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פותח על ידי קלירמאש פתרונות בע"מ -
The Effect of Screenhouse Height on the Crop Microclimate
Year:
2008
Source of publication :
Acta Horticulturae
Authors :
אנטלר, אהרון
;
.
גרסיה-טרואל, מוניקה
;
.
טייטל, מאיר
;
.
טנאי, יוסף
;
.
לוי, אשר
;
.
Volume :
Co-Authors:

Yechezkel, H.; Gantz, S.; Esquira, I.; Sofer, M.; Etiel, E.

Facilitators :
From page:
0
To page:
0
(
Total pages:
1
)
Abstract:

Covering crops with screens is a common practice used to attain a number of objectives: shading from supra-optimal solar radiation, sheltering from wind and hail, improving the thermal climate and exclusion of insects. Obviously the existence of a screenhouse modifies the crop microclimate. Screenhouses of different heights are used by different growers for the same crop. This is mainly due to the limited information on the effects of the different heights on the microclimate. Thus, the objective of this research was to investigate the effect of screenhouse height on several microclimatic parameters. Measurements were conducted in two adjacent, otherwise very similar screenhouses of different roof height: 4 m and 2 m in which Ornamental Ruscus was grown. The following parameters were measured in each house, approximately at its center: dry- and wet-bulb air temperature by four sensors, leaf temperature and net radiation. Results show that net radiation was almost identical in the two houses. Air temperature and vapour pressure deficit near the plants, as well as leaf temperature, were higher in the lower screenhouse than those measured in the higher one. The average daily air temperature difference and leaf temperature difference between the two houses were 1.5°C and 1.1°C respectively. The vertical temperature gradient within the lower screenhouse was about 3 times larger than that within the higher screenhouse, due to the better air mixing in the latter than in the former and the movement of warm air to higher levels in the higher screenhouse than in the lower one. Most of the time, absolute humidity in the higher house was closer to the outside absolute humidity than that in the lower house. In conclusion, this study indicated on enhanced mixing and ventilation of the air near the plants in the higher screenhouse as compared to the lower one.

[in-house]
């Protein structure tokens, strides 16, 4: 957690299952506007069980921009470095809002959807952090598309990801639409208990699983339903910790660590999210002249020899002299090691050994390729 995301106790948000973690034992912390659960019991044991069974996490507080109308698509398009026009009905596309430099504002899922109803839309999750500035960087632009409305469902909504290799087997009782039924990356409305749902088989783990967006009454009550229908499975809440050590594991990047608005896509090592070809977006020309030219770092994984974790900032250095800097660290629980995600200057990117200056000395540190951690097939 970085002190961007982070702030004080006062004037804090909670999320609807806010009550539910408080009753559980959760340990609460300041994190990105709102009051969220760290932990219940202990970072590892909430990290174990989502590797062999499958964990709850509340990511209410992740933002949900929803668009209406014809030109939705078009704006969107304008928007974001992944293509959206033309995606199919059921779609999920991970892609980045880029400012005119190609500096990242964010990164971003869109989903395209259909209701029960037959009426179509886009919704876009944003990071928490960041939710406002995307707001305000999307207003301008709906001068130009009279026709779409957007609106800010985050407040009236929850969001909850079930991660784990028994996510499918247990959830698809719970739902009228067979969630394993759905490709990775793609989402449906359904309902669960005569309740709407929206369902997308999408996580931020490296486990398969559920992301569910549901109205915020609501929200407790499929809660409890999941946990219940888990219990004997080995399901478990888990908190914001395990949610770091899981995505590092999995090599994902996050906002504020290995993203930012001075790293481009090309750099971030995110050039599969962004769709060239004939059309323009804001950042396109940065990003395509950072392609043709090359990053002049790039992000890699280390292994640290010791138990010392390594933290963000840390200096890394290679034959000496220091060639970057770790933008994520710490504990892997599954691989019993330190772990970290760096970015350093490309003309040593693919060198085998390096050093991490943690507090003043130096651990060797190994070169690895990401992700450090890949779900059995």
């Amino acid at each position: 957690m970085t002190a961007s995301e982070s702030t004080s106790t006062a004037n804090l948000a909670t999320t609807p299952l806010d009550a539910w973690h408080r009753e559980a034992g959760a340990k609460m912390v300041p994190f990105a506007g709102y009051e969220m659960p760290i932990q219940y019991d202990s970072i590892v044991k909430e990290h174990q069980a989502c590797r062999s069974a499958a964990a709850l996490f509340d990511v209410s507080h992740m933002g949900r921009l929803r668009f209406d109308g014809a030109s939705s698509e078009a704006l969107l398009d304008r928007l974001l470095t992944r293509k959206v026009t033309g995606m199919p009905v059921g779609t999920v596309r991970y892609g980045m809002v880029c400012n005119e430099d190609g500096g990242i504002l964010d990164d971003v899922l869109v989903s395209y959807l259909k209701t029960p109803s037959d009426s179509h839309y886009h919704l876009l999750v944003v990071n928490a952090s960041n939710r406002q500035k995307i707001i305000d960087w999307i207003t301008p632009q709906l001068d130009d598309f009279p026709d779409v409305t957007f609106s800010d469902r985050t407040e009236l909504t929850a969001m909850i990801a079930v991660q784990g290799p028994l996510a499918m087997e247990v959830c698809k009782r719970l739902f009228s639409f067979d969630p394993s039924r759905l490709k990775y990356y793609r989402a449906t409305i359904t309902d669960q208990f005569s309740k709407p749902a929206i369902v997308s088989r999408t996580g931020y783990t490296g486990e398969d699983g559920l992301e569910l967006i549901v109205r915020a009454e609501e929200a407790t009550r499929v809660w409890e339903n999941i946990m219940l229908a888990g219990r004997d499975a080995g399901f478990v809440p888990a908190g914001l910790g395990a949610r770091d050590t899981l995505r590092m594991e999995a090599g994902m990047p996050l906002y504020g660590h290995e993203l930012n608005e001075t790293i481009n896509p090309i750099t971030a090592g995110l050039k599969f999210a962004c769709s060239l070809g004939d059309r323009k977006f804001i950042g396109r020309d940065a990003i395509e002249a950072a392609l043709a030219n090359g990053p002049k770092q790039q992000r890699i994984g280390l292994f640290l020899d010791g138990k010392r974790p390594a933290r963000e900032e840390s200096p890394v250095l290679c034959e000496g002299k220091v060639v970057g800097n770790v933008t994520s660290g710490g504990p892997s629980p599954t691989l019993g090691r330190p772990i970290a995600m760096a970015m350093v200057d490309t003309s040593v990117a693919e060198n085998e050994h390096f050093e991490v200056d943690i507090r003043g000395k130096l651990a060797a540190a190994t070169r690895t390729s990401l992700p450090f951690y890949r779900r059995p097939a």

Note:
Related Files :
Air humidity
air temperature
covers (for plants)
Leaf temperature
screenhouse
Ventilation
עוד תגיות
תוכן קשור
More details
DOI :
10.17660/ActaHortic.2008.801.6
Article number:
0
Affiliations:
Database:
גוגל סקולר
Publication Type:
מאמר
;
.
Language:
אנגלית
Editors' remarks:
ID:
36696
Last updated date:
02/03/2022 17:27
Creation date:
19/08/2018 09:13
Scientific Publication
The Effect of Screenhouse Height on the Crop Microclimate

Yechezkel, H.; Gantz, S.; Esquira, I.; Sofer, M.; Etiel, E.

The Effect of Screenhouse Height on the Crop Microclimate

Covering crops with screens is a common practice used to attain a number of objectives: shading from supra-optimal solar radiation, sheltering from wind and hail, improving the thermal climate and exclusion of insects. Obviously the existence of a screenhouse modifies the crop microclimate. Screenhouses of different heights are used by different growers for the same crop. This is mainly due to the limited information on the effects of the different heights on the microclimate. Thus, the objective of this research was to investigate the effect of screenhouse height on several microclimatic parameters. Measurements were conducted in two adjacent, otherwise very similar screenhouses of different roof height: 4 m and 2 m in which Ornamental Ruscus was grown. The following parameters were measured in each house, approximately at its center: dry- and wet-bulb air temperature by four sensors, leaf temperature and net radiation. Results show that net radiation was almost identical in the two houses. Air temperature and vapour pressure deficit near the plants, as well as leaf temperature, were higher in the lower screenhouse than those measured in the higher one. The average daily air temperature difference and leaf temperature difference between the two houses were 1.5°C and 1.1°C respectively. The vertical temperature gradient within the lower screenhouse was about 3 times larger than that within the higher screenhouse, due to the better air mixing in the latter than in the former and the movement of warm air to higher levels in the higher screenhouse than in the lower one. Most of the time, absolute humidity in the higher house was closer to the outside absolute humidity than that in the lower house. In conclusion, this study indicated on enhanced mixing and ventilation of the air near the plants in the higher screenhouse as compared to the lower one.

Scientific Publication
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